Understanding the Guilt and Sentencing Stages in a Virginia Criminal Trial
Jurors have had the power to issue sentences for convicted criminals in Virginia since the late 1700s. Many people believed the criminal justice system was unfair to felons found guilty of crimes. They argued those involved in the sentencing process could manipulate these alleged offenders and limit their legal rights and choices.
The sentencing phase in criminal trials changed on July 1, 2021. A sentence issued by the jury is still an option for offenders found guilty of a crime. However, it’s not the only option available. The new process allows convicted defendants to choose whether their sentence comes from a judge or jury.
The Guilt and Sentencing Phases
States around the country still rely on the old system while sentencing offenders. First, the jury or judge advises whether they find the defendant guilty or not guilty. If guilty, the process moves on to sentencing.
A sentencing hearing is where the jury determines an appropriate penalty based on state guidelines. Until July 2021, the jurors could decide the punishment a defendant should face. The judge could reduce the recommended sentence if they disagreed with the jury.
Before the new law took effect, previous criminal cases didn’t always occur before a jury. If a judge tried the case and convicted the defendant, they typically moved forward to a sentencing hearing. The judge would review state sentencing guidelines and a presentencing report and consider information provided by the Commonwealth Attorney or Defense.
Although the defendant could choose whether they wanted a jury trial, the Commonwealth Attorney or a judge had the power to order a jury trial. This could occur in Virginia even if the defendant waived their right to a jury trial.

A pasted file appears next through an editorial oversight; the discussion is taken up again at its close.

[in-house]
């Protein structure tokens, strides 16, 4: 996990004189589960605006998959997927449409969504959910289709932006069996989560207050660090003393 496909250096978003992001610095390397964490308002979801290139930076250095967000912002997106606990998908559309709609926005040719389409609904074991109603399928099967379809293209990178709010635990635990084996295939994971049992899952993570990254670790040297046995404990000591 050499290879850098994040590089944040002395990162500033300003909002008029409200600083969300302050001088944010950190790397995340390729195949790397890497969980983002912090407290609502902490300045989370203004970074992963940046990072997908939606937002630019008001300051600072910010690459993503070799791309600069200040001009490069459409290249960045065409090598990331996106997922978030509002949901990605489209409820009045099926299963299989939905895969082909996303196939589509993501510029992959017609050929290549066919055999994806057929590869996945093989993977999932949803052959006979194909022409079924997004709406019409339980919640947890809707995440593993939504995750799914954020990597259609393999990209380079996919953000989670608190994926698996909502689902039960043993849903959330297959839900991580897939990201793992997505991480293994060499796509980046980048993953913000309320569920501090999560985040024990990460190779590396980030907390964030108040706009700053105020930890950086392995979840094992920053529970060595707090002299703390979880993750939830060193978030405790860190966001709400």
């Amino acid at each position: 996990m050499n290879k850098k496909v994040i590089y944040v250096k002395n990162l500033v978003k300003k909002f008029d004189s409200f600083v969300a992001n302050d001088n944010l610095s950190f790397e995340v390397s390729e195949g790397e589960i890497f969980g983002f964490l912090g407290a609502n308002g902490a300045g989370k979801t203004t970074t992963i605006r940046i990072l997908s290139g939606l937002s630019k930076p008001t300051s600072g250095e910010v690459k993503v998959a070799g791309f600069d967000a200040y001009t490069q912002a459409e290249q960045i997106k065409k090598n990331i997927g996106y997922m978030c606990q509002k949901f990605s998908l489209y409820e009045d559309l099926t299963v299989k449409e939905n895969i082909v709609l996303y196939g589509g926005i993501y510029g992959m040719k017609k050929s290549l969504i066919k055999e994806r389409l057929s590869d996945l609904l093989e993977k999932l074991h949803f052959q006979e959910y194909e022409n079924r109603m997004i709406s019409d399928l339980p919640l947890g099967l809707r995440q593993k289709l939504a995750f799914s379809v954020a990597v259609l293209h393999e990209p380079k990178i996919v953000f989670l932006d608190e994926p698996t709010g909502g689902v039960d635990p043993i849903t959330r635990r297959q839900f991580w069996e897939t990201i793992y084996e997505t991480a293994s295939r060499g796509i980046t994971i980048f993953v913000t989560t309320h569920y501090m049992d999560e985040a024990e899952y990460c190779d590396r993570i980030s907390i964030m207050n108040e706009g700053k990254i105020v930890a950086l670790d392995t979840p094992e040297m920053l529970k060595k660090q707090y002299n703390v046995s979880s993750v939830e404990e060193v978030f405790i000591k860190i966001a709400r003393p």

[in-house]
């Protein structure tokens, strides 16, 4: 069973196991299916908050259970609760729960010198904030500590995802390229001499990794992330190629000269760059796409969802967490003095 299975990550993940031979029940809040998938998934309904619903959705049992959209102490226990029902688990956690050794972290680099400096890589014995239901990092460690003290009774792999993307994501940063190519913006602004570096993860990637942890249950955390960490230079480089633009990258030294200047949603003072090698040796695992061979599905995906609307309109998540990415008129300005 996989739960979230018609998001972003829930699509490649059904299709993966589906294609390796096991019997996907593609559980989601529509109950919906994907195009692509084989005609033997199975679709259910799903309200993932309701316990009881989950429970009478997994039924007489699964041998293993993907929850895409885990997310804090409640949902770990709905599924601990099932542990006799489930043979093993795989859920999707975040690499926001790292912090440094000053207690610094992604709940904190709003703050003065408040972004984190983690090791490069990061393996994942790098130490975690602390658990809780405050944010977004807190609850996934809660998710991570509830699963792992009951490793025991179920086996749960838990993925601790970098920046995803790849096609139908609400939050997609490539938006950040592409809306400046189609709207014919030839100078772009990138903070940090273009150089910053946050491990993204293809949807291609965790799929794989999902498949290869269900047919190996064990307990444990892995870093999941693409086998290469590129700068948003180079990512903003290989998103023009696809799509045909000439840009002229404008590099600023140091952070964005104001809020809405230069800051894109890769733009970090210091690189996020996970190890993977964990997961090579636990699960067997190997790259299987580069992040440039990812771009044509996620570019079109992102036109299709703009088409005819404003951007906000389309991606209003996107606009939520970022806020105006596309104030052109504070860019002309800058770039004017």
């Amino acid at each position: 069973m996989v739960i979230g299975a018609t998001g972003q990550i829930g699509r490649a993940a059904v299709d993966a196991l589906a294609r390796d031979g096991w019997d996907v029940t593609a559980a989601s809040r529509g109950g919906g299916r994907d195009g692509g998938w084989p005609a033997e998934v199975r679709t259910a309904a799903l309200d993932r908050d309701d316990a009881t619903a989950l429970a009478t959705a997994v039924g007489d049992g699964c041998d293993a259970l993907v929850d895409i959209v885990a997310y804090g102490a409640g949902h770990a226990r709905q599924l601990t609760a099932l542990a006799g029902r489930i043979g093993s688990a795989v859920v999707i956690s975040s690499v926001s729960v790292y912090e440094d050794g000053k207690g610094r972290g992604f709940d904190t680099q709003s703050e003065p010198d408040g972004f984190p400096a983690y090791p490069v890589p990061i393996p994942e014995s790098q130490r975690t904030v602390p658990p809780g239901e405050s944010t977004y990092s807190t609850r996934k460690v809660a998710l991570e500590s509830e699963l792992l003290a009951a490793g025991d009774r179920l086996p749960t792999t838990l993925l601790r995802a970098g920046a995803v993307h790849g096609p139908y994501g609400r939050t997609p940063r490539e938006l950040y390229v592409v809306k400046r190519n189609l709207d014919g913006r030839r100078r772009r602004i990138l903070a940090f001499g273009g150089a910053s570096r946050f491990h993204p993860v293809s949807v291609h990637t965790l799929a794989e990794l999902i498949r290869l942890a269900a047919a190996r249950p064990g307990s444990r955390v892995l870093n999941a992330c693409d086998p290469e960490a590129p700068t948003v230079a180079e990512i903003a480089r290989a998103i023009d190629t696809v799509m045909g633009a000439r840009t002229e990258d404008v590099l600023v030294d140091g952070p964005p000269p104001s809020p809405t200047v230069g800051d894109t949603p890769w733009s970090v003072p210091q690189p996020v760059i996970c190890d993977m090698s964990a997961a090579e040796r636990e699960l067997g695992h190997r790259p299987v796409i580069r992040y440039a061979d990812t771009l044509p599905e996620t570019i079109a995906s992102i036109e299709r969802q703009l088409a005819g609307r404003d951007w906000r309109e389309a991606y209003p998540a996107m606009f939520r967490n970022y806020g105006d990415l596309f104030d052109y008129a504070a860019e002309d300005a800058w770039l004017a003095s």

According to criminal advocates, the criminal justice system in Virginia hasn’t favored alleged offenders. Juries often include residents from the county where the trial is held who don’t know much about the law. They must base their decisions on the evidence they see at trial and what the judge tells them.
When deciding whether to convict defendants, juries did not know the sentencing guidelines for specific crimes. The new law now allows jury members to receive information regarding possible sentences for the charges the defendant faces. The prosecutor and defense attorney also have the opportunity to question potential jurors during voir dire to determine whether they can issue an impartial and fair sentence.
Activists thought prosecutors would threaten defendants with a jury trial unless the defendant pled guilty to the offense. These activists believed the old system was corrupt and gave prosecutors the power to coerce alleged criminals into facing a jury, which could result in more severe punishments upon conviction.
Unfortunately, a guilty conviction meant the defendant would have to serve a sentence. Instead of taking their chances with a jury, the offender would do what the prosecution wanted all along and plead guilty.
How the System Is Changing
July 1, 2021, was the first date in Virginia that defendants were allowed to choose how they wanted sentencing to occur. They could pick whether they wanted the jury or judge to decide the punishment.
This new law is vital to maintaining the rights of defendants and avoiding the potential for prosecutors to manipulate the system. It gives charged offenders the chance to move forward with a jury trial that has the potential to result in a fair outcome instead of feeling intimidated into pleading guilty or accepting a plea deal.
How We Can Help
If you were arrested or charged with a crime in Hampton Roads, VA, do not hesitate to contact Shannon & Associates, P.C. Our experienced legal team can create a defense strategy to fight the charge you face and try to get it reduced or dropped. We will work hard to protect your rights and future.
Call us for your free initial consultation today at (757) 228-5529.